A high-pitched, manic giggle cut through the velvet blackness of the wine cellar as the echo of breaking glass faded. I took a deep breath, and the alcoholic fumes from the shattered bottle left me feeling light-headed for a moment. I had dropped the lamp when I dodged the missile. Doing this job, there's no way I'd use a modern bound-imp lamp, so I'm stuck with an oil lantern. The glass had not survived the accident, and now the old stone chamber was stygian. A slight clacking sound to my left, like a big rat in tap shoes, hinted at my quarry’s location. It was trusting to the darkness and my lowly human eyes to conceal it. I glowered into the gloom. This had been supposed to be an easy job. Lady Varra had said the tyke was only a recent arrival, a weak little refugee without the experience to be troublesome.
A sudden rattle of movement warned me that said weak little refugee was endeavouring to be thoroughly troublesome. There was a swishing sound in the still air as another choice vintage spun towards where my head currently was. I ducked, tripping against one of the wooden wine frames and jamming the neck of a bottle into my ear painfully. I swore, the epithet drowned by the latest bottle smashing on the arching stonework behind me. The smell hinted that this had been a sherry or a port. Another titter of laughter gave me some idea where my tormentor was lurking. If I lunged for it through the darkness, odds were either I'd slam into one of the rough stone pillars holding up the low ceiling or I’d bring another rack of bottles crashing to the rough tiled floor. My employer would not be amused if I wiped out half the vintages stored down here. Of course, if she’d warned me what this monstrosity was like, I would have been better prepared. My net was draped over a crate of wine somewhere in the gloom. I suspected my catching a Vildani red from 2744AA wouldn’t qualify me for my fee. Come to think of it, if this little bastard’s aim improved, my only reward would be an early arrival in the hereafter.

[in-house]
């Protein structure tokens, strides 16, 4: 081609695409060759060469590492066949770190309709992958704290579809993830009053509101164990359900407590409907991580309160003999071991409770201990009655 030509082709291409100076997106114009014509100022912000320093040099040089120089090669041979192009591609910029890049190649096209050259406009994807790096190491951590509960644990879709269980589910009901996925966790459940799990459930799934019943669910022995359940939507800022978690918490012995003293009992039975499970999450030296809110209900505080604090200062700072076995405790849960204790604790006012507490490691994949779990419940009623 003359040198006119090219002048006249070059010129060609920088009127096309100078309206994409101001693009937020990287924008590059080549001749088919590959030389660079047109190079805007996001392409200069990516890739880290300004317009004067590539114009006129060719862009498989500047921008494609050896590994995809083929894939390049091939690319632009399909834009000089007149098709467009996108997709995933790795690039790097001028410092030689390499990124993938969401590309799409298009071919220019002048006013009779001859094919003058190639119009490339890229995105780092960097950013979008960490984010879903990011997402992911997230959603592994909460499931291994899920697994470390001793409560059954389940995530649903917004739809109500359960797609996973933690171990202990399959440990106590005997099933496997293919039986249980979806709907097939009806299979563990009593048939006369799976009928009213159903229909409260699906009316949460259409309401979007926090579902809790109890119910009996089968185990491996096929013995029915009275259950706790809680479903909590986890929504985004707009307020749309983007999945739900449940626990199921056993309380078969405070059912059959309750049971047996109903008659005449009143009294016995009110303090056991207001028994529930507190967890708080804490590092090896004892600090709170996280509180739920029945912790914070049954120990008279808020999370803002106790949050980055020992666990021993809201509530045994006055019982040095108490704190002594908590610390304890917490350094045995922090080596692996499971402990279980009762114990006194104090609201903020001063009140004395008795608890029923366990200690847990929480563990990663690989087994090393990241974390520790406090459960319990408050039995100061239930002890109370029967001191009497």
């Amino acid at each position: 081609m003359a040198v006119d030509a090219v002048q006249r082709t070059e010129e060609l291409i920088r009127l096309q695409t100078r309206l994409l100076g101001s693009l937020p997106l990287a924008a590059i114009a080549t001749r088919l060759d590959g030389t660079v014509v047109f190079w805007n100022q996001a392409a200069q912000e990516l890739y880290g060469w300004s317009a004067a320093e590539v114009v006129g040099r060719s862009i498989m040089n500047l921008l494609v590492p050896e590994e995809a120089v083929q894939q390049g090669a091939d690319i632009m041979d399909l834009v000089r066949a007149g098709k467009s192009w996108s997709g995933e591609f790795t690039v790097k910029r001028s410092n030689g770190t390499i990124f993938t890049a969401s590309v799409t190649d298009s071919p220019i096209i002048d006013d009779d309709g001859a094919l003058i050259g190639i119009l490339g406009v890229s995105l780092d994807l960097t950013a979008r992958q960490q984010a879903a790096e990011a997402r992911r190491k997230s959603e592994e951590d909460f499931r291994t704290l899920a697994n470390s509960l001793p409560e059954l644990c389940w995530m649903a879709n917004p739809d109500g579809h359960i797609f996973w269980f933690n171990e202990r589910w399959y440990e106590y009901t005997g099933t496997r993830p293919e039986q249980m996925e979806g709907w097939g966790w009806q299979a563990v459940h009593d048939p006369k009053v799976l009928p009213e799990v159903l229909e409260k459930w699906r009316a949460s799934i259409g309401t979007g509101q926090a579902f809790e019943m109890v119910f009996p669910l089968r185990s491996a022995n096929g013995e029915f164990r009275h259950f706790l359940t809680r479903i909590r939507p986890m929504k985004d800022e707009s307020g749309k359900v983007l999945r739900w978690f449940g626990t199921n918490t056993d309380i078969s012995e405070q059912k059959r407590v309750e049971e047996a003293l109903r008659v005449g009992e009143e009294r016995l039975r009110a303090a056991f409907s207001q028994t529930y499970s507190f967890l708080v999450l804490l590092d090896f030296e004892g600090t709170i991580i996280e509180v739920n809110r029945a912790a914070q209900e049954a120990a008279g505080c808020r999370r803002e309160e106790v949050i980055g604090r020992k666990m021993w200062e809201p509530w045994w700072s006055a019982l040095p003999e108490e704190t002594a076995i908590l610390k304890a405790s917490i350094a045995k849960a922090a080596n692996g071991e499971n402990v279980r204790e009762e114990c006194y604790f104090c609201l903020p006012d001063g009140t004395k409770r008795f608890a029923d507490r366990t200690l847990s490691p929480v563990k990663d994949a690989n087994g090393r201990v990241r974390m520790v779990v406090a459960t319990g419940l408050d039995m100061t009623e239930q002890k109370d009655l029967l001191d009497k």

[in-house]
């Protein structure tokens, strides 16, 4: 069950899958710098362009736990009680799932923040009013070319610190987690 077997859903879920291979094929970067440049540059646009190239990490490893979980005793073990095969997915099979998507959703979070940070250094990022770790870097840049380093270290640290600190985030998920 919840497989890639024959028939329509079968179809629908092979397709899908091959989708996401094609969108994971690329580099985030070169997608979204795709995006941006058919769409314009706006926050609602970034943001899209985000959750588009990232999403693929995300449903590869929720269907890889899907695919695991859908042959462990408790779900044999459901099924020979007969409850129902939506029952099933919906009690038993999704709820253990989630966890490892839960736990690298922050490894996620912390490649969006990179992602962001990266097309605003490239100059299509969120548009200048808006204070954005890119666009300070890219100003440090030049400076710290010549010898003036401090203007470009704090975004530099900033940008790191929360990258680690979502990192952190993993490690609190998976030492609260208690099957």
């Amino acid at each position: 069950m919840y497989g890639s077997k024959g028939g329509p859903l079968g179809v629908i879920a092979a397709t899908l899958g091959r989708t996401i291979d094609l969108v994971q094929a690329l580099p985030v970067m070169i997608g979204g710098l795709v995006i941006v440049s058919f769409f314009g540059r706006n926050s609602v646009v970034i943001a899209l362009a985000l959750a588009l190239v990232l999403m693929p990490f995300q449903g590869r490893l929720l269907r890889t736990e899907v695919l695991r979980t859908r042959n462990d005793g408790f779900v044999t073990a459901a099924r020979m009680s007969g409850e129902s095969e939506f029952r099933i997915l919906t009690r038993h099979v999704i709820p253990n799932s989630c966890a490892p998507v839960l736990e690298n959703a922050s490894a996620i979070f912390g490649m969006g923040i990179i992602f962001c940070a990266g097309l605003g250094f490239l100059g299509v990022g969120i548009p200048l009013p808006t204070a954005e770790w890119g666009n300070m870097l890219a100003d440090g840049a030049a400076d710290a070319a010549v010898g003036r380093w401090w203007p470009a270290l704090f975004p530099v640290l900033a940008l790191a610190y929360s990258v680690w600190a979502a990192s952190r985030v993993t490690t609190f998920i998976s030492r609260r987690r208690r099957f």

I love my job. Honest.
When mages make mistakes, all sorts of sadistic, giggling horrors can be unleashed upon a defenceless town.
Which is why Freebridge needs Tal Djandiss, the local impcatcher. It can be a tough business, dealing with imps on the loose. But when people start dying, Tal realises there is a bigger threat than a few rogue imps. Most high and mighty sorcerers won't listen to a collector of vermin like him.
Someone wants to silence him, though - a demon makes that very clear.
And if Tal can't work out what is going on, the whole of Freebridge is doomed.
Previous novels website: http://www.mhorann.demon.co.uk/sorrel/index.html
Peter Vialls doesn't admit he exists in real life – anyone meeting him is clearly suffering from a severely deranged imagination and needs professional help. Any rumours that he is a solicitor (attorney to you Americans) is denied. He claims he has an alibi.
He has to admit being over 50, married, with two adult children, and if he did exist he lives in Cambridgeshire, England. He has been writing since a teenager, and has four published books, three of which involve dragons and the fourth contains far too many giggling demonic horrors.
Peter is also responsible for a number of rolegaming articles and scenarios for D&D and other games, as well as a Doctor Who stageplay, The Empress of Othernow, he wrote for his local drama society and which was performed to packed houses in the early '90s.